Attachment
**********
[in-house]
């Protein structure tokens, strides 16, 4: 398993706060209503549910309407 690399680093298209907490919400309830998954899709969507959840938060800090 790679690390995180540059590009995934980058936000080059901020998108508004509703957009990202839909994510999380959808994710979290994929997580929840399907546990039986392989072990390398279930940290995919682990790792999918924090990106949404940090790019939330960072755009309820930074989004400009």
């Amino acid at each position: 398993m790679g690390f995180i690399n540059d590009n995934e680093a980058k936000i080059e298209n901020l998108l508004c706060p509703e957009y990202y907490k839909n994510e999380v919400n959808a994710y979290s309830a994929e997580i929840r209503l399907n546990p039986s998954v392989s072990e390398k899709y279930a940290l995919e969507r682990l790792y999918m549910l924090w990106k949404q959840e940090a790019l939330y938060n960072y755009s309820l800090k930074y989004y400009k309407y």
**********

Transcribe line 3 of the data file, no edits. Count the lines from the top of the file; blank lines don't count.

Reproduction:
């Amino acid at each position: 398993m790679g690390f995180i690399n540059d590009n995934e680093a980058k936000i080059e298209n901020l998108l508004c706060p509703e957009y990202y907490k839909n994510e999380v919400n959808a994710y979290s309830a994929e997580i929840r209503l399907n546990p039986s998954v392989s072990e390398k899709y279930a940290l995919e969507r682990l790792y999918m549910l924090w990106k949404q959840e940090a790019l939330y938060n960072y755009s309820l800090k930074y989004y400009k309407y």